Zika Virus’s Imminent Threat

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Claire Payne, Assistant Content Editor and Staff Writer

On Monday, February 1st, WHO declared a “public health emergency on international concern,” regarding the new disease known as the Zika Virus. This virus is a mosquito-borne transmitted by Aedes mosquitoes, which also transmits diseases like dengue, chikungunya, and yellow fever in mostly tropical regions.

It’s a mild infection as most cases showed no symptoms, but for those with symptoms only included fever, rash, and joint pain for one week. Currently, there is no vaccine and the only way to treat it is rest and stay hydrated. After about one week, the virus is out of your system. However, the main concern with this virus is that there has been a higher rate of women in Zika-affected regions giving birth to babies with microcephaly, a birth defect in which the baby’s head is smaller than expected. The CDC is not entirely sure if there is a connection between the two, but there does seem to be a possible relationship.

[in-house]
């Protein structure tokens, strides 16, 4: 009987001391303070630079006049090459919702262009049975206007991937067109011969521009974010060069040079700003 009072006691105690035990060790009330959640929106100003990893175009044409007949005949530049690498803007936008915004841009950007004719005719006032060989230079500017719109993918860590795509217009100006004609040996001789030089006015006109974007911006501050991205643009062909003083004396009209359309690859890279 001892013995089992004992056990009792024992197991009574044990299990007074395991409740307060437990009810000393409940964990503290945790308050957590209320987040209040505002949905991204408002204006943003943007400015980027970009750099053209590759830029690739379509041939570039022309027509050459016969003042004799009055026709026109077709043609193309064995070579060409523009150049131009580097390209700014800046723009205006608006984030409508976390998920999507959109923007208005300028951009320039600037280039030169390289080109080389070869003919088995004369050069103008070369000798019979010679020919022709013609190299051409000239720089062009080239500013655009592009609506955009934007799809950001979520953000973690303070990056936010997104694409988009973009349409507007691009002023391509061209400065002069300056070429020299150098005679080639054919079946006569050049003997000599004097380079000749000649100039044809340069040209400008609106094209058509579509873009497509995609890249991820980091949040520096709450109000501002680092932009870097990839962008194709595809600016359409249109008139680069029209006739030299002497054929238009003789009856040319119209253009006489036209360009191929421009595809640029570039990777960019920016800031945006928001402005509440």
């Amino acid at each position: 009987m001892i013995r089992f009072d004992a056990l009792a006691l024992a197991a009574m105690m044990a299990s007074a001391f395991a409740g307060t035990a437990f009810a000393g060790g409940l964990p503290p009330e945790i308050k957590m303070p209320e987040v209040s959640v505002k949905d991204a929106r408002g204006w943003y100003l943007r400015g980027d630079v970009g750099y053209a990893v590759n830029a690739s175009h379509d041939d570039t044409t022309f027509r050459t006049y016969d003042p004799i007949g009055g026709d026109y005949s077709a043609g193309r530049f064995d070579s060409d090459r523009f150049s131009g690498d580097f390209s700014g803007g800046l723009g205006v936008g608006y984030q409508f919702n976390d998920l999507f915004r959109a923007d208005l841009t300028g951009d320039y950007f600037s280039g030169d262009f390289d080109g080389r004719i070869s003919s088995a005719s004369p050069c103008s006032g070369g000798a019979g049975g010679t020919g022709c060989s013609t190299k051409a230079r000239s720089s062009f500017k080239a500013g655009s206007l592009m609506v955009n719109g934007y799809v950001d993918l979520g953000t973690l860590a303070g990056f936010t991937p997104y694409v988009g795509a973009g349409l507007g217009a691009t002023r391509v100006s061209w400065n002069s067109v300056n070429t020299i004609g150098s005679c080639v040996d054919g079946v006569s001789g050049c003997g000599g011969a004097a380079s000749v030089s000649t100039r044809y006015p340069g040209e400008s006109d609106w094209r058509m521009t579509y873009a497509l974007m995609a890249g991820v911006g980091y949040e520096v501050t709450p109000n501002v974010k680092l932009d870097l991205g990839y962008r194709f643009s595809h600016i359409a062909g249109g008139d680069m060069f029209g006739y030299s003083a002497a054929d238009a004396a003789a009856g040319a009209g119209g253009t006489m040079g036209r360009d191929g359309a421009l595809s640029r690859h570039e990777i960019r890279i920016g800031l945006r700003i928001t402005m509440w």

Microcephaly occurs when the brain doesn’t develop properly in the womb or if it stops growing after birth. The brain is damaged and has little lumps known as calcifications, which effect the ability to move. It also causes cognitive and intellectual impairment, as well as seizure disorders and sensory issues such as loss of vision and hearing.

The Zika virus first began to cause concern when in last May, the Pan American Health Organization published an alert about the first confirmed Zika virus infections in Brazil. There are an estimate of 1.5 million cases of the virus in Brazil. Since then, it has spread to more than two dozen countries. As for right now, the U.S. doesn’t have much to worry about, as there have been no locally transmitted Zika cases reported here, but there have been 31 reported cases in returning travelers.

However, just on February 2, the CDC confirmed that the Zika virus was transmitted sexually in Texas, when the patient had sexual intercourse with a partner who had recently returned from Venezuela and was infected. The CDC stressed that the woman was not pregnant, and there will be more guidance provided by the CDC soon. For now, all we can do, according to the CDC, is stay protected from mosquitoes if traveling to infected site by wearing long-sleeved clothing and stay in places with air conditioning or window screens.